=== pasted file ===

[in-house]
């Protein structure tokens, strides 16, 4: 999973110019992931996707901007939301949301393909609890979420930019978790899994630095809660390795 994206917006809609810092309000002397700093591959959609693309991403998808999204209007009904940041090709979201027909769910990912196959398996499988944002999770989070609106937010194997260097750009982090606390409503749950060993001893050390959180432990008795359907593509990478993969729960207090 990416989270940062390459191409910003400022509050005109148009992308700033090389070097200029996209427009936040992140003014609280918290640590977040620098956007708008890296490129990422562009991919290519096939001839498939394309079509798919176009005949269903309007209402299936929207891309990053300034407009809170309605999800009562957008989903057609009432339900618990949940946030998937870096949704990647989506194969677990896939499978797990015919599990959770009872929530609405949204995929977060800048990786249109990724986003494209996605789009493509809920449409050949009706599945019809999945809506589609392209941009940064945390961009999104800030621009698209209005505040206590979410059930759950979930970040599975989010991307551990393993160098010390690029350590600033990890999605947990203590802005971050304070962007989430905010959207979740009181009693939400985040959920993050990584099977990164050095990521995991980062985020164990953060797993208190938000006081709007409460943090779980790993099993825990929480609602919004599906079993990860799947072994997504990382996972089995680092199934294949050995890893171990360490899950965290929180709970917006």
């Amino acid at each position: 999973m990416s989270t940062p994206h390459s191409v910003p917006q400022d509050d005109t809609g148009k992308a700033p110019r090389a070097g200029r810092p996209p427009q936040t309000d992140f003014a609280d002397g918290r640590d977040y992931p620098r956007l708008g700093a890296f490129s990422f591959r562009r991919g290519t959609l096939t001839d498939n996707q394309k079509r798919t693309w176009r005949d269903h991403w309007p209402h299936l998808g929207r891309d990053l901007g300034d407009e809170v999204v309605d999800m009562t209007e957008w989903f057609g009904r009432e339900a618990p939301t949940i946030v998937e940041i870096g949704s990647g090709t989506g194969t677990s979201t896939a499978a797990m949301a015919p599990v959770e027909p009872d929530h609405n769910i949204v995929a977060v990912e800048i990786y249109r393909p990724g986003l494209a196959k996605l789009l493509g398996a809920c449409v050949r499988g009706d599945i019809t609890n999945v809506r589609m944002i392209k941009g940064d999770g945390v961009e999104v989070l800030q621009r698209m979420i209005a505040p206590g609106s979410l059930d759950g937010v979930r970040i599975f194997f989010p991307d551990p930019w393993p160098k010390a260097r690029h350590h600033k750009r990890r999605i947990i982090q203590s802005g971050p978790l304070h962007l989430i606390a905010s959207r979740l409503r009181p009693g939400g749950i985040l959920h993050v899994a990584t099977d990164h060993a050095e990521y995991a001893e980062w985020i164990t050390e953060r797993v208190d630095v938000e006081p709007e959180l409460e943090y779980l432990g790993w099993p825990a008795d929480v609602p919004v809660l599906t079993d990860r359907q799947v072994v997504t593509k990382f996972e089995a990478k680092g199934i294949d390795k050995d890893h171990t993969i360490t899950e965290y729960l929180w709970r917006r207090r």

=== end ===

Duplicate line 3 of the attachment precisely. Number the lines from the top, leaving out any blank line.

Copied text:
């Amino acid at each position: 999973m990416s989270t940062p994206h390459s191409v910003p917006q400022d509050d005109t809609g148009k992308a700033p110019r090389a070097g200029r810092p996209p427009q936040t309000d992140f003014a609280d002397g918290r640590d977040y992931p620098r956007l708008g700093a890296f490129s990422f591959r562009r991919g290519t959609l096939t001839d498939n996707q394309k079509r798919t693309w176009r005949d269903h991403w309007p209402h299936l998808g929207r891309d990053l901007g300034d407009e809170v999204v309605d999800m009562t209007e957008w989903f057609g009904r009432e339900a618990p939301t949940i946030v998937e940041i870096g949704s990647g090709t989506g194969t677990s979201t896939a499978a797990m949301a015919p599990v959770e027909p009872d929530h609405n769910i949204v995929a977060v990912e800048i990786y249109r393909p990724g986003l494209a196959k996605l789009l493509g398996a809920c449409v050949r499988g009706d599945i019809t609890n999945v809506r589609m944002i392209k941009g940064d999770g945390v961009e999104v989070l800030q621009r698209m979420i209005a505040p206590g609106s979410l059930d759950g937010v979930r970040i599975f194997f989010p991307d551990p930019w393993p160098k010390a260097r690029h350590h600033k750009r990890r999605i947990i982090q203590s802005g971050p978790l304070h962007l989430i606390a905010s959207r979740l409503r009181p009693g939400g749950i985040l959920h993050v899994a990584t099977d990164h060993a050095e990521y995991a001893e980062w985020i164990t050390e953060r797993v208190d630095v938000e006081p709007e959180l409460e943090y779980l432990g790993w099993p825990a008795d929480v609602p919004v809660l599906t079993d990860r359907q799947v072994v997504t593509k990382f996972e089995a990478k680092g199934i294949d390795k050995d890893h171990t993969i360490t899950e965290y729960l929180w709970r917006r207090r």